The LA Pride Parade in West Hollywood will return to its customary format of celebrating the LGBTQ community Sunday after a one-year switch to what was dubbed a “Resist March” to protest the policies of President Donald Trump’s Administration.
The parade is set to begin at 11 a.m. at Crescent Heights Boulevard and will continue west along Santa Monica Boulevard to Robertson Boulevard. Admission is free. Organizers expect a crowd of 150,000.
An assortment of floats will convey the theme of the 2018 LA Pride Festival #JUSTBE, according to Shayne Thomas, marketing and communications lead and a board member of Christopher Street West, the nonprofit organization that produces the festival and parade.
“#JUSTBE is a deeply personal invitation for self-expression that, we hope, will empower members of the LGBTQ+ community — as well as our very important straight allies — to embrace, embody, and express what pride truly means to them in the rawest, most authentic ways possible,” Thomas said.
Parade entries will include a “Lifesaver” bus from the AIDS Healthcare Foundation intended to promote condom use to prevent HIV, the virus that causes AIDS, and other sexually-transmitted diseases.
The bus is wrapped with a horizontal rendering of an unfurled condom placed on a red background with the word Lifesaver directly over the side of the condom.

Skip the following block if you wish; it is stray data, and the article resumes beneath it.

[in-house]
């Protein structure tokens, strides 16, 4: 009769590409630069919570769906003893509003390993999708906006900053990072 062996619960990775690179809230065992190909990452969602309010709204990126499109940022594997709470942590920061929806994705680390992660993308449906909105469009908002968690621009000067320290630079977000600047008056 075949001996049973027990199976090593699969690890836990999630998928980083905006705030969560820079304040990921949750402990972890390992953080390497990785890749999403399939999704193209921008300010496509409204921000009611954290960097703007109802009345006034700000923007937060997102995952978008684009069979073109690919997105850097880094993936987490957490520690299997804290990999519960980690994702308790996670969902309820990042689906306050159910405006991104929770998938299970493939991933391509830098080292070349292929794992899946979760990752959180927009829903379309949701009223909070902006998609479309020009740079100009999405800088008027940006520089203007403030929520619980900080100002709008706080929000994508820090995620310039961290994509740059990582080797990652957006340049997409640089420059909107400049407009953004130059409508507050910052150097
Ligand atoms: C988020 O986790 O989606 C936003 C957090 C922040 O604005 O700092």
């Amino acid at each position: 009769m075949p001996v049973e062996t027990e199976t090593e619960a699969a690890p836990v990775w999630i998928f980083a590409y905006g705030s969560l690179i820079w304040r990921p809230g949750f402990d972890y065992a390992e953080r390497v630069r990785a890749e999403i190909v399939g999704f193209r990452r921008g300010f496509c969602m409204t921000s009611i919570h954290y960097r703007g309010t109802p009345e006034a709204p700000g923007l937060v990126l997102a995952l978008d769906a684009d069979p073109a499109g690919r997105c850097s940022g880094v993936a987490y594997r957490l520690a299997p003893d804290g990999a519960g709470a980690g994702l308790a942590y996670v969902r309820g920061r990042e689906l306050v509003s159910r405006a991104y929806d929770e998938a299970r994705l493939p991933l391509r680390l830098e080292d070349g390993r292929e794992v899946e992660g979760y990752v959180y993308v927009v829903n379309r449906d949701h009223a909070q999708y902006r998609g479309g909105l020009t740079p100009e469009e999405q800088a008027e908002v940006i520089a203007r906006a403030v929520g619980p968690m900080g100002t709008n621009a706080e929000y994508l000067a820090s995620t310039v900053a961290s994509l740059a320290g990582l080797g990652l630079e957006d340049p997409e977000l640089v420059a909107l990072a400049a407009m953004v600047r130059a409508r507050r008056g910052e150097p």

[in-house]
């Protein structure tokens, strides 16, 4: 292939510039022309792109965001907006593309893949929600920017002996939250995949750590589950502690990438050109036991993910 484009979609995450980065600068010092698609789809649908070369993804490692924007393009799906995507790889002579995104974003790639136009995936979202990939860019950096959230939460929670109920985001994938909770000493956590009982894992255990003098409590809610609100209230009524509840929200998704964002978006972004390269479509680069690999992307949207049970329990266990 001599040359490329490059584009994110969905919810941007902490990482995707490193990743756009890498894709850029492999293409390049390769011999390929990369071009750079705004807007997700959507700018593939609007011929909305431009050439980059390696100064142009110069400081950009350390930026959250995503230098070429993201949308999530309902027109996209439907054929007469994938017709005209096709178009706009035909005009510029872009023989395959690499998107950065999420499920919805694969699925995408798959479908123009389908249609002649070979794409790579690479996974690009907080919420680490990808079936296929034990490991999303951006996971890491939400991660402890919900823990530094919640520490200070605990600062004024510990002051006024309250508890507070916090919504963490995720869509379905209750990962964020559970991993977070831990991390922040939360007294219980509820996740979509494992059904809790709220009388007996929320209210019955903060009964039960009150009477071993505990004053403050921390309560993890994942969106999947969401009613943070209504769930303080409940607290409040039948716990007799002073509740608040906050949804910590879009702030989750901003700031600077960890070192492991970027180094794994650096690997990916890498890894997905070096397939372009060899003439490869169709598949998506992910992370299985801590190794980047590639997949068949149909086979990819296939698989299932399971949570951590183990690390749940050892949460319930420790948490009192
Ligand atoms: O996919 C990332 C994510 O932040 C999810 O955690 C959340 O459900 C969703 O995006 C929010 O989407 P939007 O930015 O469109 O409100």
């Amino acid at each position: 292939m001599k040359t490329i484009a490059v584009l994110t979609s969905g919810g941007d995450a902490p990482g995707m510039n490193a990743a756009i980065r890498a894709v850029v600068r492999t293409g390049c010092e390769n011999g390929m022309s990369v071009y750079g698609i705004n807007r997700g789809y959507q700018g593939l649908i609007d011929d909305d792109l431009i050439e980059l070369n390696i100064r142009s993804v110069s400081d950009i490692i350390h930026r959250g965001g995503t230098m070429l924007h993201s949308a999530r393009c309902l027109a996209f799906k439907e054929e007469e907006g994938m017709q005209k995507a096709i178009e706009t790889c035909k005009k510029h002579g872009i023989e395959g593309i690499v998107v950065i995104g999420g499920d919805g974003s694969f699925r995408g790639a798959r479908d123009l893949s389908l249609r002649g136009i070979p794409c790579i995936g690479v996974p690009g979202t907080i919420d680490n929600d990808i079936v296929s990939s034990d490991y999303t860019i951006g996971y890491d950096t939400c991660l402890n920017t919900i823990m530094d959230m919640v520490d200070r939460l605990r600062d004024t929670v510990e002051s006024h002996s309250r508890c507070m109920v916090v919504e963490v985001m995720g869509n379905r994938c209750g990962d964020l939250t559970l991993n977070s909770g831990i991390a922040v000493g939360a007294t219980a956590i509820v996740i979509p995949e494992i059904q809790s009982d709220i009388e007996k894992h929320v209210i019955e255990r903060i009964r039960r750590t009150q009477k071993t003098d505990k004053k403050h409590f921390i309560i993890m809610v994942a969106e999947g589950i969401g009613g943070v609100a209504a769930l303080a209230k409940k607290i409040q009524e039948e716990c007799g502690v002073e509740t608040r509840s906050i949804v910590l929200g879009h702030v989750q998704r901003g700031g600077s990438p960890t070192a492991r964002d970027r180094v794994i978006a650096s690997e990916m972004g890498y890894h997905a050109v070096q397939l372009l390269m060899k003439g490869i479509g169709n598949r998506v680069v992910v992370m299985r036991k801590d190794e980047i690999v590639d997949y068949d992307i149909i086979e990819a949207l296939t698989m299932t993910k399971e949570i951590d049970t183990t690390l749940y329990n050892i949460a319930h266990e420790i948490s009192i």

The condom has six multi-colored bands of color echoing the LGBTQ community’s rainbow flag and a roll of Lifesaver candies, according to Ged Kenslea, the director of communications for the AIDS Healthcare Foundation, which bills itself as the largest global AIDS organization.
The grand marshal will be Michaela Ivri Mendelsohn, a transgender activist, CEO of Pollo West Group, one of the largest franchises for the El Pollo Loco restaurant chain, and founder of TransCanWork, a program promoting transgender inclusivity in the workplace.
The parade will have its traditional moment of silence at noon “to remember those who are no longer with us, or cannot be here today, to celebrate those who fought for pride and the freedoms we now enjoy and to think of those who cannot celebrate pride and remain oppressed,” according to organizers.
The parade was first held in 1970 in Hollywood, where it was held until 1979 when it moved to West Hollywood.
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